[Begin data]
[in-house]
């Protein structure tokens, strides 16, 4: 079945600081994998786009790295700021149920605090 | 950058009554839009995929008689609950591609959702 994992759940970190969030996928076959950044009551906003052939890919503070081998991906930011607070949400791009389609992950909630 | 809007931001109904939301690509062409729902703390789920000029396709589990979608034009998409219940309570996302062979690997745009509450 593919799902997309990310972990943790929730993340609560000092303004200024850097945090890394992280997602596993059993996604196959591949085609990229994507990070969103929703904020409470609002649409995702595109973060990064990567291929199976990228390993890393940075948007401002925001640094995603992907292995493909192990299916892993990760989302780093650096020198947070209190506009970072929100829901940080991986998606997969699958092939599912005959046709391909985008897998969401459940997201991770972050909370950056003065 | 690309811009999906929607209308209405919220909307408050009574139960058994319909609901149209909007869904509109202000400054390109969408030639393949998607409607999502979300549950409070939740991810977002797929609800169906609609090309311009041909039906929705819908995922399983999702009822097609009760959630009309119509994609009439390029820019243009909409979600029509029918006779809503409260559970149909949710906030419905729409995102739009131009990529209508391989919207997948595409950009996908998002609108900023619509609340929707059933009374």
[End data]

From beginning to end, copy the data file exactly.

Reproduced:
[in-house]
């Protein structure tokens, strides 16, 4: 079945600081994998786009790295700021149920605090 | 950058009554839009995929008689609950591609959702 994992759940970190969030996928076959950044009551906003052939890919503070081998991906930011607070949400791009389609992950909630 | 809007931001109904939301690509062409729902703390789920000029396709589990979608034009998409219940309570996302062979690997745009509450 593919799902997309990310972990943790929730993340609560000092303004200024850097945090890394992280997602596993059993996604196959591949085609990229994507990070969103929703904020409470609002649409995702595109973060990064990567291929199976990228390993890393940075948007401002925001640094995603992907292995493909192990299916892993990760989302780093650096020198947070209190506009970072929100829901940080991986998606997969699958092939599912005959046709391909985008897998969401459940997201991770972050909370950056003065 | 690309811009999906929607209308209405919220909307408050009574139960058994319909609901149209909007869904509109202000400054390109969408030639393949998607409607999502979300549950409070939740991810977002797929609800169906609609090309311009041909039906929705819908995922399983999702009822097609009760959630009309119509994609009439390029820019243009909409979600029509029918006779809503409260559970149909949710906030419905729409995102739009131009990529209508391989919207997948595409950009996908998002609108900023619509609340929707059933009374």